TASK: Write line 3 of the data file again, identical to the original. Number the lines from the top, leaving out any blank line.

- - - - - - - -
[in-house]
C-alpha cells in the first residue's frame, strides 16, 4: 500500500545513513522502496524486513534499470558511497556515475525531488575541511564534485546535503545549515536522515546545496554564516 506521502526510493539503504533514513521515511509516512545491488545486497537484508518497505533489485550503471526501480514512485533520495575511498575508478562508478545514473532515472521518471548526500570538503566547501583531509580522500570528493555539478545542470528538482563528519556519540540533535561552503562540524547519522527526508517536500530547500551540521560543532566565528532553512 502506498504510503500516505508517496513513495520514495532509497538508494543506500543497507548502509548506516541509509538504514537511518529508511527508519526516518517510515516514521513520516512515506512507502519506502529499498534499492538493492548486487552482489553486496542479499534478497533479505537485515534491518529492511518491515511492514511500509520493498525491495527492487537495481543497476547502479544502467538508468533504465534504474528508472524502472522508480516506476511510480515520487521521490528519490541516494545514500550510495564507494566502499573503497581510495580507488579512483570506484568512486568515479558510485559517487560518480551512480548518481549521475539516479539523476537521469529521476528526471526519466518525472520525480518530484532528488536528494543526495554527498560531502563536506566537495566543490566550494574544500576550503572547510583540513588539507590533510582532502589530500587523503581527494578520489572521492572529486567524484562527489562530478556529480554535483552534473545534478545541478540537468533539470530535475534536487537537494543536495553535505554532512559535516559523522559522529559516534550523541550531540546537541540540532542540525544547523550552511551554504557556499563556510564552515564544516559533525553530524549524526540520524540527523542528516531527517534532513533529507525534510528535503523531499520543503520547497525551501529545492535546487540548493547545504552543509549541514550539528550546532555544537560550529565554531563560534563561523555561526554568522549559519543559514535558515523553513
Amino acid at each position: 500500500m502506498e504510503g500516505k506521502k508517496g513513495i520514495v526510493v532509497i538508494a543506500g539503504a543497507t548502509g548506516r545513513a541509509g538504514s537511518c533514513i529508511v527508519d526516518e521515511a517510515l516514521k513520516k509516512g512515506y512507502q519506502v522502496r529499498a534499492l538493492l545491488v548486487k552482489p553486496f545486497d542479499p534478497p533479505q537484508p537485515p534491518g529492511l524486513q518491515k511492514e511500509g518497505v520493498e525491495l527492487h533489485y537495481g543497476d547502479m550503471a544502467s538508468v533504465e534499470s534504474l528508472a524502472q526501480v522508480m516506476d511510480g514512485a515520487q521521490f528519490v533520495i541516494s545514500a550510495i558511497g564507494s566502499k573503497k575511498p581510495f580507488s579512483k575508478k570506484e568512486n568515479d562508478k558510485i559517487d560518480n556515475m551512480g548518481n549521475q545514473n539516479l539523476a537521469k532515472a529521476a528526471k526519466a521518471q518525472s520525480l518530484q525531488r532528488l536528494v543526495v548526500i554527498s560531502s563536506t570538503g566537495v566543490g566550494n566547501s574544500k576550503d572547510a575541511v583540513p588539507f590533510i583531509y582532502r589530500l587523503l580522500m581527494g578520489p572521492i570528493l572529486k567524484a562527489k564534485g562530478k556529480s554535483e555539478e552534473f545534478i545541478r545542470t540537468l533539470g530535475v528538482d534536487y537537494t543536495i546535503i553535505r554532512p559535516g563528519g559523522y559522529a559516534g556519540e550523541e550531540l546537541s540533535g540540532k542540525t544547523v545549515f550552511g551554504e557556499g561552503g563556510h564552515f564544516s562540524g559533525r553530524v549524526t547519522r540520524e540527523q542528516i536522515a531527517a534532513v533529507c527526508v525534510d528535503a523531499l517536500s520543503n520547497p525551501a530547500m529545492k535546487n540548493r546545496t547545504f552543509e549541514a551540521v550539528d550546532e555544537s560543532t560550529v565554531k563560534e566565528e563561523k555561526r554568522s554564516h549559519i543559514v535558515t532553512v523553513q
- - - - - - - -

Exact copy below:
Amino acid at each position: 500500500m502506498e504510503g500516505k506521502k508517496g513513495i520514495v526510493v532509497i538508494a543506500g539503504a543497507t548502509g548506516r545513513a541509509g538504514s537511518c533514513i529508511v527508519d526516518e521515511a517510515l516514521k513520516k509516512g512515506y512507502q519506502v522502496r529499498a534499492l538493492l545491488v548486487k552482489p553486496f545486497d542479499p534478497p533479505q537484508p537485515p534491518g529492511l524486513q518491515k511492514e511500509g518497505v520493498e525491495l527492487h533489485y537495481g543497476d547502479m550503471a544502467s538508468v533504465e534499470s534504474l528508472a524502472q526501480v522508480m516506476d511510480g514512485a515520487q521521490f528519490v533520495i541516494s545514500a550510495i558511497g564507494s566502499k573503497k575511498p581510495f580507488s579512483k575508478k570506484e568512486n568515479d562508478k558510485i559517487d560518480n556515475m551512480g548518481n549521475q545514473n539516479l539523476a537521469k532515472a529521476a528526471k526519466a521518471q518525472s520525480l518530484q525531488r532528488l536528494v543526495v548526500i554527498s560531502s563536506t570538503g566537495v566543490g566550494n566547501s574544500k576550503d572547510a575541511v583540513p588539507f590533510i583531509y582532502r589530500l587523503l580522500m581527494g578520489p572521492i570528493l572529486k567524484a562527489k564534485g562530478k556529480s554535483e555539478e552534473f545534478i545541478r545542470t540537468l533539470g530535475v528538482d534536487y537537494t543536495i546535503i553535505r554532512p559535516g563528519g559523522y559522529a559516534g556519540e550523541e550531540l546537541s540533535g540540532k542540525t544547523v545549515f550552511g551554504e557556499g561552503g563556510h564552515f564544516s562540524g559533525r553530524v549524526t547519522r540520524e540527523q542528516i536522515a531527517a534532513v533529507c527526508v525534510d528535503a523531499l517536500s520543503n520547497p525551501a530547500m529545492k535546487n540548493r546545496t547545504f552543509e549541514a551540521v550539528d550546532e555544537s560543532t560550529v565554531k563560534e566565528e563561523k555561526r554568522s554564516h549559519i543559514v535558515t532553512v523553513q